Ever wonder why St. Patrick’s Day is so popular in North America? It’s because so many of us have Irish ancestry. 4.3 million Canadians and a whopping 33.3 million Americans are of full, or at least partial, Irish ancestry. Those 6.4 million people in Ireland have a lot of relatives overseas.
Be reminded of your Irish roots with these framed prints of the Irish countryside.
Irish women are known for their beauty and kindness, but they are also formidable. Take for example, Grace O'Malley, known in the 1500s as the "Queen of the Pirates”. She commanded a crew of over 200 men, inheritied and ran her father’s trade and shipping business, and had an audience with the Queen Elizabeth I. Stories, songs, pubs and plays have been created in her honour and she remains an important Irish figure to this day.
Number 8The Irish have one of the biggest rock bands of all time, U2! 30 years ago today “The Joshua Tree” album was released. It soared to number one in Ireland and around the world, with over 25 million copies sold. This summer an North American and European tour will celebrate the 30th anniversary of the album, featuring hit singles With or Without You, I Still Haven’t Found What I’m Looking For, and Where The Streets Have No Name.
If are a music fan, or have one close to you, the vintage music cover handmade journals at Cedar Lake will hit the right note.
Number 7Surfer’s call it “cold-water Eden”. Believe it or not, Ireland is a grand place to surf. In fact, the Travel Channel lists Bundoran Beach, County Donegal, Ireland as its third favourite surfing location in the world both because of its beauty and almost constant swells. Even the famous Irish Pulitzer Prize-winning author George Bernard Shaw was known to surf, at age 75 no less!
Number 6The Irish are a musical bunch. And so, it is fitting that Ireland is the world’s only country with a musical instrument, the harp, for a national symbol. The harp is also the trademark for the most popular Irish beer, Guinness. The only difference is that the national symbol is turned with its straight edge to the right, rather than to the left as on the beer logo.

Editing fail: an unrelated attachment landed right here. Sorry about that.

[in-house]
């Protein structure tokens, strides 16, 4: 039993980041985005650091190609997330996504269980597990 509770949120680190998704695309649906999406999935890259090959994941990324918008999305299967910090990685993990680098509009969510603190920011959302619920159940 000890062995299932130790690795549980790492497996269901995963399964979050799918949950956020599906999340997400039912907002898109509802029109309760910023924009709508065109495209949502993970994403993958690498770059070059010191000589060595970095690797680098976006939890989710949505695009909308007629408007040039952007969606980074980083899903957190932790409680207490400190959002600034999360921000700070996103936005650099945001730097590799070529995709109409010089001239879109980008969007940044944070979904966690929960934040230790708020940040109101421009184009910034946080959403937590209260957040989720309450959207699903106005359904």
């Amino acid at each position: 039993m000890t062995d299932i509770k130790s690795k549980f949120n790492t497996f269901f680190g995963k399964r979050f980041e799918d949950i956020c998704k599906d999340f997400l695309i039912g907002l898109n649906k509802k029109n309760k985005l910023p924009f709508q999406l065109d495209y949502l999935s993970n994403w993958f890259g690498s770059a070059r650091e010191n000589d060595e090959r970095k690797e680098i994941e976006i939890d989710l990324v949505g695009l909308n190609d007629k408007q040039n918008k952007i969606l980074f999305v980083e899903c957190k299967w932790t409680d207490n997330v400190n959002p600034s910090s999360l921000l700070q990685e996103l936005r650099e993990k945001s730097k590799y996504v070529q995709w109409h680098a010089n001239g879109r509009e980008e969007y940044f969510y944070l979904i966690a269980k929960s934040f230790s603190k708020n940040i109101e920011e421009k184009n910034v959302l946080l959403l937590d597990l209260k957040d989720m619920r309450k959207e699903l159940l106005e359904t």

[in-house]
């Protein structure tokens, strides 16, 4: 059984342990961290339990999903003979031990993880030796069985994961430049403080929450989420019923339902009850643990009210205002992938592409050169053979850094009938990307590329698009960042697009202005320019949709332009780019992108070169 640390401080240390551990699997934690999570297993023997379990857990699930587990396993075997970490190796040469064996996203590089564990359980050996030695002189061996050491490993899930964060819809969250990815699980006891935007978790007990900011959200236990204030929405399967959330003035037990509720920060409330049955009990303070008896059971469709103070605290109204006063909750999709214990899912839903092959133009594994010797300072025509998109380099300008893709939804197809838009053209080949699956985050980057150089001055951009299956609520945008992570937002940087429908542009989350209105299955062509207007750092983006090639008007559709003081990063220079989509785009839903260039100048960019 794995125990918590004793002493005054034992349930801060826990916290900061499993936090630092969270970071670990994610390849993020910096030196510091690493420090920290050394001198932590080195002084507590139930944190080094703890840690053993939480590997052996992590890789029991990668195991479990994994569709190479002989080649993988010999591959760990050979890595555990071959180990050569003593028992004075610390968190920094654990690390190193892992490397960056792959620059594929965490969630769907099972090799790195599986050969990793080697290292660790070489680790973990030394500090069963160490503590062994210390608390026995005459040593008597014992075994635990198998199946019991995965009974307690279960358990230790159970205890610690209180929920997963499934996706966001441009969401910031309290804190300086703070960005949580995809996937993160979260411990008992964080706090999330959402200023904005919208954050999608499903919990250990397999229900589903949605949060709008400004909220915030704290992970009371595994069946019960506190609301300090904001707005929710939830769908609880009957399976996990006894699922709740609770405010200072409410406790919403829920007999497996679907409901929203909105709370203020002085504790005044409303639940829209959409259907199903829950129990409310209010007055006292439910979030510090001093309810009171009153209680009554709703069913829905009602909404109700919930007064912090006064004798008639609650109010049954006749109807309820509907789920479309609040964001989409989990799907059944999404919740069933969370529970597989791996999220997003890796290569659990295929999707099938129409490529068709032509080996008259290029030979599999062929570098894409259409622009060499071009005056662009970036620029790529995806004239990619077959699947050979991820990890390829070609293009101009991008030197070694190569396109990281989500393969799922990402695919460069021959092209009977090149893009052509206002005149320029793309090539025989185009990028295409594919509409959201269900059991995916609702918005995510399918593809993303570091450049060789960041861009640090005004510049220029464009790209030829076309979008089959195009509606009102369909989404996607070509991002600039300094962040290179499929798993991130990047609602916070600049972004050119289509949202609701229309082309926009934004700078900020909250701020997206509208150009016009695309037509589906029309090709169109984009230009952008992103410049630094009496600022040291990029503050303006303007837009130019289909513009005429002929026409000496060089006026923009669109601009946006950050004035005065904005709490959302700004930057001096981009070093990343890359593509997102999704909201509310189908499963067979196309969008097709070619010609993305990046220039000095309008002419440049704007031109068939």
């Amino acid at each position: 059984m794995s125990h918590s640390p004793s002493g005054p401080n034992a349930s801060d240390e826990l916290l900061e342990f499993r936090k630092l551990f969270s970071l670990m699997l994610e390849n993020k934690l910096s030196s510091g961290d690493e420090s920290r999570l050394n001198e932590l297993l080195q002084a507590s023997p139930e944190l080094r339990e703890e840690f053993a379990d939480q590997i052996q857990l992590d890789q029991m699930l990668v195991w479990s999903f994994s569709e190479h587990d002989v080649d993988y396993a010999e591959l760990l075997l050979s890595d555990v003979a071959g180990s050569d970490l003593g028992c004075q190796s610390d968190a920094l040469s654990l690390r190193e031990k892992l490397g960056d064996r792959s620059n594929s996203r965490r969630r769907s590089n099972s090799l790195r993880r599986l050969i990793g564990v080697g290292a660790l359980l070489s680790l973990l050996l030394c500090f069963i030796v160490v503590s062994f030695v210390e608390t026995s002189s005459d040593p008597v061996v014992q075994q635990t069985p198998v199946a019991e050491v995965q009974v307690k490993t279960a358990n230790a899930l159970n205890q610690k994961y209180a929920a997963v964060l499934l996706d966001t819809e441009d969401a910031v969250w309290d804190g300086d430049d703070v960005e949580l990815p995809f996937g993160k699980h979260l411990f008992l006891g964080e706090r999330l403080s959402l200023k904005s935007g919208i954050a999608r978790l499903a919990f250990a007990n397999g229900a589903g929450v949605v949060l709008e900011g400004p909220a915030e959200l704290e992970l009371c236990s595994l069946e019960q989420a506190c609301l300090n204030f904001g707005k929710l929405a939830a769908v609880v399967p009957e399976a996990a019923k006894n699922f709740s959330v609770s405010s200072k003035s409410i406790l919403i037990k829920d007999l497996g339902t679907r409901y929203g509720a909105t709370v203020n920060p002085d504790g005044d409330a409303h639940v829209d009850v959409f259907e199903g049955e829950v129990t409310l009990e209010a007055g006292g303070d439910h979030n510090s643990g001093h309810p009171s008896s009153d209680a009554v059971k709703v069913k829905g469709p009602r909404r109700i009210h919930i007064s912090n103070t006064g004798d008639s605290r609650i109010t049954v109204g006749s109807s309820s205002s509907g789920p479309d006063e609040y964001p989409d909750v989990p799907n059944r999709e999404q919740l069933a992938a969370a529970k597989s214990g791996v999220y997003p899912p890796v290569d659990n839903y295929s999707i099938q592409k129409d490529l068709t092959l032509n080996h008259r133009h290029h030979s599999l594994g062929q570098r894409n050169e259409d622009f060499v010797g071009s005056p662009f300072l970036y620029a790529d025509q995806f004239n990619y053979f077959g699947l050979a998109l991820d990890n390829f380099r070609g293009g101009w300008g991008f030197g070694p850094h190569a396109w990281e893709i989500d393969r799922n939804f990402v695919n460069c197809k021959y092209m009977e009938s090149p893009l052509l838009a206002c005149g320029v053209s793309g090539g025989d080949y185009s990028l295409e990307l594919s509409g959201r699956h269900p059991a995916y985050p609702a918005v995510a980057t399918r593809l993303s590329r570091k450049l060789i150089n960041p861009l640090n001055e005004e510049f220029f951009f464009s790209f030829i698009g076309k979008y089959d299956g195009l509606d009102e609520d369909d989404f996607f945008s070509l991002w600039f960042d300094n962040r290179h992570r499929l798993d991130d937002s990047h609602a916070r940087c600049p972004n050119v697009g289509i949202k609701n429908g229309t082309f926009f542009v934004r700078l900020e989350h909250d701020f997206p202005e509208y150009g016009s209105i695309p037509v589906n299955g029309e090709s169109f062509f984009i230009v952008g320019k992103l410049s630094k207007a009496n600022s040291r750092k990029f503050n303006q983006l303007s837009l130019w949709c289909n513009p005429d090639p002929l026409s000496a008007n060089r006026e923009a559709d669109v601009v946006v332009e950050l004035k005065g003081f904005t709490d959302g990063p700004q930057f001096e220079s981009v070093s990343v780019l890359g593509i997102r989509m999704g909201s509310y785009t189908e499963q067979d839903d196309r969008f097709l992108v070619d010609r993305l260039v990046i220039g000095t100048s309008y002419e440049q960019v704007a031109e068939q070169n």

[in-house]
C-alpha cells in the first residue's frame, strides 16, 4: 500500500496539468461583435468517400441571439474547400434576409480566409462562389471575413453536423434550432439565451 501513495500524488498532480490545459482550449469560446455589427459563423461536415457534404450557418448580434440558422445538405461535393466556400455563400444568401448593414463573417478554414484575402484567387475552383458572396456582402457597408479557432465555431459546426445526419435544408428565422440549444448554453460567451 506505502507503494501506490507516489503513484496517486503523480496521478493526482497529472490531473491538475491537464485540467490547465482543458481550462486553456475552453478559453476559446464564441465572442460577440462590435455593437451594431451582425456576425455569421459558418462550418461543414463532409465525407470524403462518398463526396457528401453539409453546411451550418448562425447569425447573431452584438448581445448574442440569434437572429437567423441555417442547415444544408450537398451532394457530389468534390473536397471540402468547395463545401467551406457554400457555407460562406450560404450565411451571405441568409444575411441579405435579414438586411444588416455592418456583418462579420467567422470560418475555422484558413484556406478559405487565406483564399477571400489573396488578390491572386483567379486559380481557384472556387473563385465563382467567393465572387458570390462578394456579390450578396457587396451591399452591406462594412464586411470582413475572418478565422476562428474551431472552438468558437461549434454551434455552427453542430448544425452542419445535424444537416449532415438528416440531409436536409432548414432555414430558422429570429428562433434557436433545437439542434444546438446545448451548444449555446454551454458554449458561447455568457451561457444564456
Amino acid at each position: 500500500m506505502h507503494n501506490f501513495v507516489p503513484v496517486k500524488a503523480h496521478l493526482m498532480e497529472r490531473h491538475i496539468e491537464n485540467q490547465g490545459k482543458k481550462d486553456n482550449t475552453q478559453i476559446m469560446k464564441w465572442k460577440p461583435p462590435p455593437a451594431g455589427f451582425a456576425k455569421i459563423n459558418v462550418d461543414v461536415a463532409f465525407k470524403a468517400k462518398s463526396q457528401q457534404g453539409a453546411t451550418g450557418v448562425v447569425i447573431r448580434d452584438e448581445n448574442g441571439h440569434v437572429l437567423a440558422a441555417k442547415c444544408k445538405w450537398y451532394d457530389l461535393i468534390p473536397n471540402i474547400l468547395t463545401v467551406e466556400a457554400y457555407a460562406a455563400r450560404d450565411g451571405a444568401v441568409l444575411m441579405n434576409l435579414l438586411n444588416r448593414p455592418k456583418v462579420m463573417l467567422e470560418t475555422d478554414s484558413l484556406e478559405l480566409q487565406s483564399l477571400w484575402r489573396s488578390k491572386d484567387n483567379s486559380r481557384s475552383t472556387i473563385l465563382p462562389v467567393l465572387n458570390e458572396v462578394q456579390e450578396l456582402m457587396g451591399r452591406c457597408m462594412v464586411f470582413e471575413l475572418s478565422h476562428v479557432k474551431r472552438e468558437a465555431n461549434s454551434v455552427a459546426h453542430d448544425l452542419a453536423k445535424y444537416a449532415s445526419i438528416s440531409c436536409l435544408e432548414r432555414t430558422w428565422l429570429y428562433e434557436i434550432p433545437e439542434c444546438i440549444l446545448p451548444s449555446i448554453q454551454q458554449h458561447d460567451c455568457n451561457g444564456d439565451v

Enjoy other ancient Celtic symbols in this set of three wall hangings in traditional leaded frames – a lovely shower or wedding gift.
Irish people are known to have the gift of the gab. Maybe that’s why you will find these tongue-twisting names like Muckanaghederdauhaulia, a village in County Galway – the original name literally meant ‘pig-shaped hill between two seas’; or Sruffaunoughterluggatoora and its sister stream, Sruffaungolinluggatavhin; and a cove in Corkaguiny, Co. Kerry called Coosfohermarenabinia. After those, Ardloughnabrackbaddy, part of a mountain range in Co. Donegal, seems quite straightforward.
Number 4Irish roots run deep in North America. The first St. Patrick's Day parade in America was hosted by the Charitable Irish Society of Boston in 1737, 280 years ago. And Irish North Americans yearn for the untamed Irish countryside dotted with stone ruins, and depicted here in this detailed limited-edition etching. Order it today and enjoy it every day!
Dublin was originally called "Dubh Linn," which means "Black Pool." The name refers to an ancient treacle lake in the city, which is now part of the penguin enclosure at the Dublin Zoo.
From the Irish sail éille (shee-lay-lee), meaning 'cudgel with a strap,' the shillelagh is a stick with a large knob traditionally made from the roots of blackthorn or oak. The shillelagh, though it looks like a walking stick, was made for Bataireacht (Bat-er-akt), an ancient Irish martial art. The stick was used to strike, parry and disarm an opponent. It was considered a gentlemanly way of settling a dispute.
Here the image of the blackthorn is printed from a copper-plate etching, and framed in a traditional soldered frame – an awesome affordable gift.
The Irish have more than their fair share of famous authors and poets, historically and to this day. Just start thinking of great writers, and many that come to mind are Irish including W.B.Yeats, Jonathan Swift, Bram Stoker, Sean O’Casey, C.S. Lewis, G.B. Shaw, Oscar Wilde, James Joyce, Anne Enright, Maeve Binchy, and Colm Tóibín just to name a few.
TOP OF THE MORNING TO YOU ON ST. PATRICK’S DAY! One last fun and fine fact about Ireland: It was traditional for Irish men to pin a shamrock to their hats or their lapels on St. Patrick’s Day. Then, after mass, they would head to the pub. For the last drink of the day, they would put the shamrock in the bottom of the glass, drink their beverage, pick out the shamrock and throw it over their left shoulder. Perhaps you will have a chance to “drown the shamrock” in celebration!